Trump’s Border Wall Will Cause Major Environmental Damage, New Calculations Show

Published January 27, 2017
Updated March 25, 2018
Published January 27, 2017
Updated March 25, 2018

Constructing a 1,000-mile concrete wall would release almost 2 million tons of carbon dioxide and cut off animal migration routes.

Border Wall Environment

John Moore/Getty ImagesA digger removes sand drifts from the Mexican side of the U.S.-Mexico border fence in California. Without daily removal of the sand, the dunes would cover the fence and undocumented immigrants and smugglers could simply walk over it.

Bloomberg New Energy Finance has calculated that construction of President Donald Trump’s border wall with Mexico may release up to 1.9 million tons of carbon dioxide into the atmosphere, accelerating the effects of global climate change.

Furthermore, the new calculations suggest that the wall would also affect migration routes of animals living in the area, preventing them from heading north or south depending on the seasonal weather.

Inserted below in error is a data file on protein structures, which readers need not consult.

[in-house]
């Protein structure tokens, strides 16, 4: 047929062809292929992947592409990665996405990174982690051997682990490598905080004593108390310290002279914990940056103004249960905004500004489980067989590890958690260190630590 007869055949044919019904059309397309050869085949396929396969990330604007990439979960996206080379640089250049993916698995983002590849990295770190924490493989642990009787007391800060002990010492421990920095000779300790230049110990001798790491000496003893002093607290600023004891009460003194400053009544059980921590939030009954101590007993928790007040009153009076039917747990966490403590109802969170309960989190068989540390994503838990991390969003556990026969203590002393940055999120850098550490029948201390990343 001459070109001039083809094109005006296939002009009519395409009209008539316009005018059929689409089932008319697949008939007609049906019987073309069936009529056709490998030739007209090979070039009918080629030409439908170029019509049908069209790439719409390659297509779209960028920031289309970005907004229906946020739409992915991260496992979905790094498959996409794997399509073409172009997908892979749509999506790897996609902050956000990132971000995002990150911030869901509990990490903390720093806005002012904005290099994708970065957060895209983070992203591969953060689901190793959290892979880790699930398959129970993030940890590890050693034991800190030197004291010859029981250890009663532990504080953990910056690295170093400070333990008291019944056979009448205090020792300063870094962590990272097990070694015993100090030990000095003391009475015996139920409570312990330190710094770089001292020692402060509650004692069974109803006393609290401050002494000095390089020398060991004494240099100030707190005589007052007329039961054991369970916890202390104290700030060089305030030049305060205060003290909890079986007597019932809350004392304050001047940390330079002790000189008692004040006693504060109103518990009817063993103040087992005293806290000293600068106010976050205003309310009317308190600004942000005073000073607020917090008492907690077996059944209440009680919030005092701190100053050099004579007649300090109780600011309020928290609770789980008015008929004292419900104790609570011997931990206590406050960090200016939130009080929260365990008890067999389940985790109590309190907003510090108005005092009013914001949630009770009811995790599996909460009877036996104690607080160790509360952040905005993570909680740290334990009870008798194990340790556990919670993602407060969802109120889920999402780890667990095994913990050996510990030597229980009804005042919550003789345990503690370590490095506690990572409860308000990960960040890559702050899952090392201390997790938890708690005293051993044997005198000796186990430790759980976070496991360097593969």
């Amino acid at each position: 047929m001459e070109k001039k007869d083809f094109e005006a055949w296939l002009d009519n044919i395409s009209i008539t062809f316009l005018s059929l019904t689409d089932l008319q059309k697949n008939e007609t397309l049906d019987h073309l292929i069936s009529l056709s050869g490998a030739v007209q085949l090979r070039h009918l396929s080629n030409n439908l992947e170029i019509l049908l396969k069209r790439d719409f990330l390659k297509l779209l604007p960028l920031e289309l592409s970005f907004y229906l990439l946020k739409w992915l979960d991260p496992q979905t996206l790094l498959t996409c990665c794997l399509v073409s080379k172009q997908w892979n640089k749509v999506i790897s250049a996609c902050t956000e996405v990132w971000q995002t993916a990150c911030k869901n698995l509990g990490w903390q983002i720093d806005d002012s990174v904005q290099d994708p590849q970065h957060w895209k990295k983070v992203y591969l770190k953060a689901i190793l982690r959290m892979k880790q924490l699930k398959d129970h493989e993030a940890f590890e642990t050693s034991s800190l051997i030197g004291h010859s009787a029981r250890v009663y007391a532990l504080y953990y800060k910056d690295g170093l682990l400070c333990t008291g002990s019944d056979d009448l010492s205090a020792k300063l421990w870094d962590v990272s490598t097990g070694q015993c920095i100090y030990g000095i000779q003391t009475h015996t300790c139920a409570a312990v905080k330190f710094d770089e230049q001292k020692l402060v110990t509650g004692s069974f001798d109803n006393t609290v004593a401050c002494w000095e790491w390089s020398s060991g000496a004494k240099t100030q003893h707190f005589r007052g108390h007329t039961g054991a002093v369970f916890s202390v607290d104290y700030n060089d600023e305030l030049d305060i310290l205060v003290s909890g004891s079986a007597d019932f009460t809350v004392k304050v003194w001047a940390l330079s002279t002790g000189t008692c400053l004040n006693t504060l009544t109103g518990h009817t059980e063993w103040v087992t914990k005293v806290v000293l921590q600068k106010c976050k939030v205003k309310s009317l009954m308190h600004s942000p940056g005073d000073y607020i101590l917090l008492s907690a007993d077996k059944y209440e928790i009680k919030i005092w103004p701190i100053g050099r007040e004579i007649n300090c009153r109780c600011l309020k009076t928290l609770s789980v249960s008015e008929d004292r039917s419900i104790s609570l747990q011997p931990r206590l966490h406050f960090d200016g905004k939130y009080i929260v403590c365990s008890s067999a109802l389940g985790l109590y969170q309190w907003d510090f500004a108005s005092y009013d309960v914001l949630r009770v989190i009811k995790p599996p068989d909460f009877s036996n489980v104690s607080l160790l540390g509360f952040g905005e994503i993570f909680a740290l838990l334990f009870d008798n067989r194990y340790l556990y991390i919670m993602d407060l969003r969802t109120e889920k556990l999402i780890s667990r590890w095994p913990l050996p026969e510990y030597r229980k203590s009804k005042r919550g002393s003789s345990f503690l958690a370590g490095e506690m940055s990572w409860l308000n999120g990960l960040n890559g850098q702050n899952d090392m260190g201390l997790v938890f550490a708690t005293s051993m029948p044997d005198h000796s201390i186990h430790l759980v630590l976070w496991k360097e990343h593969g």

To reach the 1.9 million tons of carbon dioxide figure, Bloomberg New Energy Finance assumed that Trump would construct the wall with steel-reinforced concrete and that it would be 1,000 miles long, 35 feet high, and 18 inches thick.

“In terms of climate adaptation, building a border wall is an act of self-sabotage,” Dan Millis, of the Sierra Club’s Borderlands project, told ClimateWire. “And the reason I say that is we’re already seeing wildlife migrations blocked with the current walls and fences that have already been built. We have hundreds of these walls that were built without dozens of environmental protections.”

“The embodied energy in thousands and thousands of miles of a wall is insane and useless in so many ways,” added Bryan Lee, the Place + Civic Design Director for the Arts Council New Orleans.

Ultimately, according to Millis, despite the financial cost and environmental damage of building the wall, it may not even fulfill its purpose.

“People have already traveled hundreds, if not thousands, of miles by the time they get to the border,” Millis told Bloomberg. “They are not going to look at a wall and turn around. They are going to go find a ladder or a rope.”

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